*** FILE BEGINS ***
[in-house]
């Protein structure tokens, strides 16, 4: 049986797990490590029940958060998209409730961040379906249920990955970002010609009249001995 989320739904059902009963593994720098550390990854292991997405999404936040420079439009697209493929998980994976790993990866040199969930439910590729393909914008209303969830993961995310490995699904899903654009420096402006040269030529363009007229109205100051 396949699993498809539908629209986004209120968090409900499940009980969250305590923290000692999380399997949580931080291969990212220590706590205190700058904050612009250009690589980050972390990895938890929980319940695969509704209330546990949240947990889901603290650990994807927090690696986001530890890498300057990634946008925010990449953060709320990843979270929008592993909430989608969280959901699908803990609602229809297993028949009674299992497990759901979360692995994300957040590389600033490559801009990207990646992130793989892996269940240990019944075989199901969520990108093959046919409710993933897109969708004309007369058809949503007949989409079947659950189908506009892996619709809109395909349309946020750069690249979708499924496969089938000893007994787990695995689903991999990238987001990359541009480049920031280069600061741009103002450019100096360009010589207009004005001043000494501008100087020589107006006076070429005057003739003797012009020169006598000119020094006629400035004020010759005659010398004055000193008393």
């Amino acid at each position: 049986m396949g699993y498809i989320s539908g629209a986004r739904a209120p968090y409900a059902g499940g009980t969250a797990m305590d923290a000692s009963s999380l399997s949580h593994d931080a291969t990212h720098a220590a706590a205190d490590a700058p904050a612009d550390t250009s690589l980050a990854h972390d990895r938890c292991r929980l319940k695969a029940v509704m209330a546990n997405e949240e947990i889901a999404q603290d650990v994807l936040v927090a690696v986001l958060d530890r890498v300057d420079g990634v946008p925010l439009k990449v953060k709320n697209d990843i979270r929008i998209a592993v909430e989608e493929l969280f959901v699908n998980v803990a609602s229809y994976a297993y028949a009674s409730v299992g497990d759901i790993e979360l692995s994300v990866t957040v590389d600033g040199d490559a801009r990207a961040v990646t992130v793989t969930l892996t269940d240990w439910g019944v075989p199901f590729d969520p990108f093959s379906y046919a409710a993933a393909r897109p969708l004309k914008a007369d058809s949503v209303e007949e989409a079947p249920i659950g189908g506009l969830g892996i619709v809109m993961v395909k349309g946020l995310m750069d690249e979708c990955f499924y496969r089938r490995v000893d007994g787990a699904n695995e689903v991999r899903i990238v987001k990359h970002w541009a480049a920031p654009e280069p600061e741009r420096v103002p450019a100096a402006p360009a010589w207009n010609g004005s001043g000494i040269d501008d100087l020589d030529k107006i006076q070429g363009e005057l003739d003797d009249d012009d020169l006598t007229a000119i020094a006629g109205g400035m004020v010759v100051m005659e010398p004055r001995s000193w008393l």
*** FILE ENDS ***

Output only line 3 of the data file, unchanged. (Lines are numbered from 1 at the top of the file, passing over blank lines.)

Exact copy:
């Amino acid at each position: 049986m396949g699993y498809i989320s539908g629209a986004r739904a209120p968090y409900a059902g499940g009980t969250a797990m305590d923290a000692s009963s999380l399997s949580h593994d931080a291969t990212h720098a220590a706590a205190d490590a700058p904050a612009d550390t250009s690589l980050a990854h972390d990895r938890c292991r929980l319940k695969a029940v509704m209330a546990n997405e949240e947990i889901a999404q603290d650990v994807l936040v927090a690696v986001l958060d530890r890498v300057d420079g990634v946008p925010l439009k990449v953060k709320n697209d990843i979270r929008i998209a592993v909430e989608e493929l969280f959901v699908n998980v803990a609602s229809y994976a297993y028949a009674s409730v299992g497990d759901i790993e979360l692995s994300v990866t957040v590389d600033g040199d490559a801009r990207a961040v990646t992130v793989t969930l892996t269940d240990w439910g019944v075989p199901f590729d969520p990108f093959s379906y046919a409710a993933a393909r897109p969708l004309k914008a007369d058809s949503v209303e007949e989409a079947p249920i659950g189908g506009l969830g892996i619709v809109m993961v395909k349309g946020l995310m750069d690249e979708c990955f499924y496969r089938r490995v000893d007994g787990a699904n695995e689903v991999r899903i990238v987001k990359h970002w541009a480049a920031p654009e280069p600061e741009r420096v103002p450019a100096a402006p360009a010589w207009n010609g004005s001043g000494i040269d501008d100087l020589d030529k107006i006076q070429g363009e005057l003739d003797d009249d012009d020169l006598t007229a000119i020094a006629g109205g400035m004020v010759v100051m005659e010398p004055r001995s000193w008393l």